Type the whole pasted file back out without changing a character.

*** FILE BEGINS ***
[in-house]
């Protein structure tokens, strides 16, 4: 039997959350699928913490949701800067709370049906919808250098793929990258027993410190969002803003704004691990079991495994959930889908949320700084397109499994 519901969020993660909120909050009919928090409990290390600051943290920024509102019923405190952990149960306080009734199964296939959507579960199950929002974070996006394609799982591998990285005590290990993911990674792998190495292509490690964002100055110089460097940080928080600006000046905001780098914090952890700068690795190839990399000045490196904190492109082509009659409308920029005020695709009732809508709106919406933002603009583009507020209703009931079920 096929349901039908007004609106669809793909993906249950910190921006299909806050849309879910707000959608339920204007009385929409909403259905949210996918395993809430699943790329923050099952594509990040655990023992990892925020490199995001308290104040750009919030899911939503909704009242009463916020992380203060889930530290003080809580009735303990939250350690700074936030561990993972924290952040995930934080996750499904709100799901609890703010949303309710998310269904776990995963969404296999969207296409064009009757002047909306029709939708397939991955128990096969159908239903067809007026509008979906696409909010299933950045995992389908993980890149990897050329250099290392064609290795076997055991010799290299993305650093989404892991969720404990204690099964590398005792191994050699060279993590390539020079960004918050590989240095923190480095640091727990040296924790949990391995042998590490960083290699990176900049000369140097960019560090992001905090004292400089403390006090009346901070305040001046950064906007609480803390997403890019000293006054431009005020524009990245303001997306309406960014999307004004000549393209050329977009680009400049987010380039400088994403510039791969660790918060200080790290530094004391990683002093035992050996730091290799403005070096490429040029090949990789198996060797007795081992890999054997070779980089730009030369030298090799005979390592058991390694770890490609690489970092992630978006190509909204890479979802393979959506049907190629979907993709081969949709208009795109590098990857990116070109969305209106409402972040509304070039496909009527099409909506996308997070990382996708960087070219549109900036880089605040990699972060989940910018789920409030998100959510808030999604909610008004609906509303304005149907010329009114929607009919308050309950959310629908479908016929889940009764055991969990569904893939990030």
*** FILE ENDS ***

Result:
[in-house]
């Protein structure tokens, strides 16, 4: 039997959350699928913490949701800067709370049906919808250098793929990258027993410190969002803003704004691990079991495994959930889908949320700084397109499994 519901969020993660909120909050009919928090409990290390600051943290920024509102019923405190952990149960306080009734199964296939959507579960199950929002974070996006394609799982591998990285005590290990993911990674792998190495292509490690964002100055110089460097940080928080600006000046905001780098914090952890700068690795190839990399000045490196904190492109082509009659409308920029005020695709009732809508709106919406933002603009583009507020209703009931079920 096929349901039908007004609106669809793909993906249950910190921006299909806050849309879910707000959608339920204007009385929409909403259905949210996918395993809430699943790329923050099952594509990040655990023992990892925020490199995001308290104040750009919030899911939503909704009242009463916020992380203060889930530290003080809580009735303990939250350690700074936030561990993972924290952040995930934080996750499904709100799901609890703010949303309710998310269904776990995963969404296999969207296409064009009757002047909306029709939708397939991955128990096969159908239903067809007026509008979906696409909010299933950045995992389908993980890149990897050329250099290392064609290795076997055991010799290299993305650093989404892991969720404990204690099964590398005792191994050699060279993590390539020079960004918050590989240095923190480095640091727990040296924790949990391995042998590490960083290699990176900049000369140097960019560090992001905090004292400089403390006090009346901070305040001046950064906007609480803390997403890019000293006054431009005020524009990245303001997306309406960014999307004004000549393209050329977009680009400049987010380039400088994403510039791969660790918060200080790290530094004391990683002093035992050996730091290799403005070096490429040029090949990789198996060797007795081992890999054997070779980089730009030369030298090799005979390592058991390694770890490609690489970092992630978006190509909204890479979802393979959506049907190629979907993709081969949709208009795109590098990857990116070109969305209106409402972040509304070039496909009527099409909506996308997070990382996708960087070219549109900036880089605040990699972060989940910018789920409030998100959510808030999604909610008004609906509303304005149907010329009114929607009919308050309950959310629908479908016929889940009764055991969990569904893939990030």